Tundra Biome Project

By Laci Crumpton

Tundra Biome Description

Tundra is located in the northern hemisphere. Some general characteristics are Tundra comes from the finnish word "tunturia", which means a barren land. The ground is permanently frozen 10 inches to 3 feet down so the trees cant grow there.

Abiotic Factors.

Tundra is located at latitudes at 50 degrees to 70 degrees north, the tundra is a vast and treeless land which covers about 20% of the earths surface.It is usually cold, and the land is pretty stark. conditions are not right for true tundras to form. Average annual tempetures are -7 degrees F


The tundra is basically like a desert when it comes to precipitation. Only about 6 - 10 inches of precipitation (mostly snow) fall each year.


Landforms;

In the winter it is cold and dark and in the summer, when the snow and the top layer of permafrost melt, it is very soggy and the tundra is covered with marshes, lakes, bogs and streams that breed thousands of insects and attract many migrating birds.

The Tundra has a lot of plants and animals

Biotic Factors

You would think think that plants would never liver or survive in this biome. Many lichens, mosses, and small shrubs flourish in the arctic tundra.The plants that live in the harsh permafrost soil usually adapt to the weather by being short and grouped together to resist winds and to be protected.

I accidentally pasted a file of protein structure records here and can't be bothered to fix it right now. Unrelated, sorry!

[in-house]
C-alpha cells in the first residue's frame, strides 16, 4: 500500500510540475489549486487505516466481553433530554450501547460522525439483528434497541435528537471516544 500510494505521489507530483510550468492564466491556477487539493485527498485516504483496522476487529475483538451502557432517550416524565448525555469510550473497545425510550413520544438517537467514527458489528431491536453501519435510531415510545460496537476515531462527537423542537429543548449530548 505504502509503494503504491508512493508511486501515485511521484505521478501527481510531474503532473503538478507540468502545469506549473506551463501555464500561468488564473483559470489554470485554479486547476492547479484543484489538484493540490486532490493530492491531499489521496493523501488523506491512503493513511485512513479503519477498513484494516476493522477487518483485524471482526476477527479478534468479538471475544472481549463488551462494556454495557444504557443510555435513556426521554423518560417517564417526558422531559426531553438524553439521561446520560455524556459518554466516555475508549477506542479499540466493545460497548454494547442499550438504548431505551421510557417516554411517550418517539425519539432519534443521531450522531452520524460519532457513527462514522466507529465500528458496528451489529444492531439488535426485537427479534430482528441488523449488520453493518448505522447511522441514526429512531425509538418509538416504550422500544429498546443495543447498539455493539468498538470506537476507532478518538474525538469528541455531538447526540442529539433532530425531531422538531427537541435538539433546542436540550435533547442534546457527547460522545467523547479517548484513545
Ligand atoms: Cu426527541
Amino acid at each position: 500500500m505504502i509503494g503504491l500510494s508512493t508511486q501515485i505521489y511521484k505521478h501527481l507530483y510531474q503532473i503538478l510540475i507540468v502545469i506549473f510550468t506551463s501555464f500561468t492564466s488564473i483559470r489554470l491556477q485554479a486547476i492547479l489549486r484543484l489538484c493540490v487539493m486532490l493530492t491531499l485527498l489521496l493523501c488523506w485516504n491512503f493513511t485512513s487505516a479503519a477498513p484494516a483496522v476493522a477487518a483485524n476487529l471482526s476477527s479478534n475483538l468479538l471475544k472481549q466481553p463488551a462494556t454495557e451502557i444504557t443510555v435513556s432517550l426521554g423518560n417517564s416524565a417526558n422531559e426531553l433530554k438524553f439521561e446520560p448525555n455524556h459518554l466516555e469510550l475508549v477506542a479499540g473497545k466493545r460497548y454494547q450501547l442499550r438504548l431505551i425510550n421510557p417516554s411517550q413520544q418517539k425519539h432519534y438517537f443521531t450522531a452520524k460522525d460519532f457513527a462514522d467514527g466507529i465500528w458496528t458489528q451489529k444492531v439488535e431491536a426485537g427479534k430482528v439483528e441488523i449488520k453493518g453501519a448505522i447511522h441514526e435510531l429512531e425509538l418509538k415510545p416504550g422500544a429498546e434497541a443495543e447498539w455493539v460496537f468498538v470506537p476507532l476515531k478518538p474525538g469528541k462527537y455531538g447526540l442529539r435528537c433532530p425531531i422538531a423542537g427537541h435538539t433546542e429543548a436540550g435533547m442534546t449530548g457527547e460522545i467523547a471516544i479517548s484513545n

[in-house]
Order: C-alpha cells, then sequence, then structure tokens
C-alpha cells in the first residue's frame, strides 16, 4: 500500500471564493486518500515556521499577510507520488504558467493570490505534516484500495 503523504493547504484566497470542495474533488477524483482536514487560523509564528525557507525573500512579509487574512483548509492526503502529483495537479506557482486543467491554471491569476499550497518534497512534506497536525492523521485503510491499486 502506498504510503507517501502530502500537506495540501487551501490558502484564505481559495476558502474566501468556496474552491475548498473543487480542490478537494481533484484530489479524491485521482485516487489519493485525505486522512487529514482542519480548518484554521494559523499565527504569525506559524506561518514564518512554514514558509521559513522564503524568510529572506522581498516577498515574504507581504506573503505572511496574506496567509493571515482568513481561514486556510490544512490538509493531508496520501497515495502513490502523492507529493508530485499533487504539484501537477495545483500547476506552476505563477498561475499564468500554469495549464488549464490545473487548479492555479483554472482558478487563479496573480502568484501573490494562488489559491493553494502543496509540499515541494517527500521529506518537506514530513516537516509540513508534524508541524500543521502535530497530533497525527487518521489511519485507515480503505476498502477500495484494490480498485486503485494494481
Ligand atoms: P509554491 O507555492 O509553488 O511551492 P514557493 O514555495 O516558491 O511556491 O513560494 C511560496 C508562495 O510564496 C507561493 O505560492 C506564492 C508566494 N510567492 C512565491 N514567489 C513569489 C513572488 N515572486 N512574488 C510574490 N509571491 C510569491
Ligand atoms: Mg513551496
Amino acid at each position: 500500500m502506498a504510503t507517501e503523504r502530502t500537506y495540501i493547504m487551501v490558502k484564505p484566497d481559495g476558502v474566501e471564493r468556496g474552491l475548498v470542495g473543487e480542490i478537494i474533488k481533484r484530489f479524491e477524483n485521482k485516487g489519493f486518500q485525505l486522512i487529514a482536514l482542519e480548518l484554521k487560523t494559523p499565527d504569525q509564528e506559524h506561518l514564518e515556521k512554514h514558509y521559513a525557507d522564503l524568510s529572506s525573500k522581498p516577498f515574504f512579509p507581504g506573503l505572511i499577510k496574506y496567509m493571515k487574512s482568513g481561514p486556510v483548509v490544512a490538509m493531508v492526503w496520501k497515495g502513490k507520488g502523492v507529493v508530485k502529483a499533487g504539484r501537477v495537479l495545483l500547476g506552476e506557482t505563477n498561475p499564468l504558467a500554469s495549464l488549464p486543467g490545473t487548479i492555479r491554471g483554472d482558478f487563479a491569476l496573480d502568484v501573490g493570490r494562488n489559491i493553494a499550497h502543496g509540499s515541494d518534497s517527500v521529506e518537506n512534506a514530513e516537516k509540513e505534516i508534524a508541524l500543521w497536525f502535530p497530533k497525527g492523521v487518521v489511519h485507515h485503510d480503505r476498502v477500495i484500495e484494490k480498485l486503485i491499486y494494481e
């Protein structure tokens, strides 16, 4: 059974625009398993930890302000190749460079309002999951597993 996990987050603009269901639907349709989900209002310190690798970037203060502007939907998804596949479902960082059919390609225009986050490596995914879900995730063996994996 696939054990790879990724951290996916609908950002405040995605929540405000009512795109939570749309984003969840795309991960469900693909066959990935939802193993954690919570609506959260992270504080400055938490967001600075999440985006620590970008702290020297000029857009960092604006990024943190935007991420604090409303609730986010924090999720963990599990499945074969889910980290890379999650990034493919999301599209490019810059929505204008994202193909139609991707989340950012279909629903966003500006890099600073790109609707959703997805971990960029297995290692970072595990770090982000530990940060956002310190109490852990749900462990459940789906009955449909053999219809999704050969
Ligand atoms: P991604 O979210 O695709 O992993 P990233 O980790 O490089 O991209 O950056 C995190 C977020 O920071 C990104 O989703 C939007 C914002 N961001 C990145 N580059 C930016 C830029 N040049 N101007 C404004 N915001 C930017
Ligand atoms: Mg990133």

You may think that the tundra is too chilly for animals, but guess what - it’s not. There are actually animals that live in this harsh biome! You might find lemmings, caribou, and arctic hares in the tundra. These animals seem pretty nice, but can you guess which the largest and most dangerous animal is that lives in the tundra?

EcologicaL concerns or issues

The tundra may seem tough, but it is a very sensitive environment. More people have recently been moving to the tundra to work in the mines and oil industry. New towns and roads are being built to support the increased population. Developments have interrupted many of the animals’ migrations and feeding patterns, as well as caused damage to the permafrost. It takes so long for the tundra to recover that tire tracks and footprints remain on the ground for decades after they were made. In areas of the tundra there are also many natural resources, such as oil. People worry that pollution from these mines and rigs may ruin the fragile ecosystem.